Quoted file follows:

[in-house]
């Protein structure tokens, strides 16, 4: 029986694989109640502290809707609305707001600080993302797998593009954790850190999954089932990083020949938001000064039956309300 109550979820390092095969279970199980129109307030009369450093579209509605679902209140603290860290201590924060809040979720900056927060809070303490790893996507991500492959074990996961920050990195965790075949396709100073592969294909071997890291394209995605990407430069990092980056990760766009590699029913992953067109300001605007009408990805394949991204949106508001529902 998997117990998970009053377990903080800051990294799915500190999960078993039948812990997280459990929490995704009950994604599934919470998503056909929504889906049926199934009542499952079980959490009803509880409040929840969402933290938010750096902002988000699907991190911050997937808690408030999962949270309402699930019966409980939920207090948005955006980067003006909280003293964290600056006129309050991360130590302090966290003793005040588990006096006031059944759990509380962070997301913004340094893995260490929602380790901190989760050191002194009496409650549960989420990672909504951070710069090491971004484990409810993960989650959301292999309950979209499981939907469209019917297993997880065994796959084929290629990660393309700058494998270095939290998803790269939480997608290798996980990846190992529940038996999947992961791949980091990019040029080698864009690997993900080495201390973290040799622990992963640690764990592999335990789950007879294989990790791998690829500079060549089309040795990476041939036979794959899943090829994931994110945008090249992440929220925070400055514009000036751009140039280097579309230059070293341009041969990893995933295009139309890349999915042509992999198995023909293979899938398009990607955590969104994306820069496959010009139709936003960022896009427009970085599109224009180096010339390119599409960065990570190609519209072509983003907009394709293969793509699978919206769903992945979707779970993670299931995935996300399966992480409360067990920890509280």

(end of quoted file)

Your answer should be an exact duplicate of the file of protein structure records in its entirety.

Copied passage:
[in-house]
């Protein structure tokens, strides 16, 4: 029986694989109640502290809707609305707001600080993302797998593009954790850190999954089932990083020949938001000064039956309300 109550979820390092095969279970199980129109307030009369450093579209509605679902209140603290860290201590924060809040979720900056927060809070303490790893996507991500492959074990996961920050990195965790075949396709100073592969294909071997890291394209995605990407430069990092980056990760766009590699029913992953067109300001605007009408990805394949991204949106508001529902 998997117990998970009053377990903080800051990294799915500190999960078993039948812990997280459990929490995704009950994604599934919470998503056909929504889906049926199934009542499952079980959490009803509880409040929840969402933290938010750096902002988000699907991190911050997937808690408030999962949270309402699930019966409980939920207090948005955006980067003006909280003293964290600056006129309050991360130590302090966290003793005040588990006096006031059944759990509380962070997301913004340094893995260490929602380790901190989760050191002194009496409650549960989420990672909504951070710069090491971004484990409810993960989650959301292999309950979209499981939907469209019917297993997880065994796959084929290629990660393309700058494998270095939290998803790269939480997608290798996980990846190992529940038996999947992961791949980091990019040029080698864009690997993900080495201390973290040799622990992963640690764990592999335990789950007879294989990790791998690829500079060549089309040795990476041939036979794959899943090829994931994110945008090249992440929220925070400055514009000036751009140039280097579309230059070293341009041969990893995933295009139309890349999915042509992999198995023909293979899938398009990607955590969104994306820069496959010009139709936003960022896009427009970085599109224009180096010339390119599409960065990570190609519209072509983003907009394709293969793509699978919206769903992945979707779970993670299931995935996300399966992480409360067990920890509280």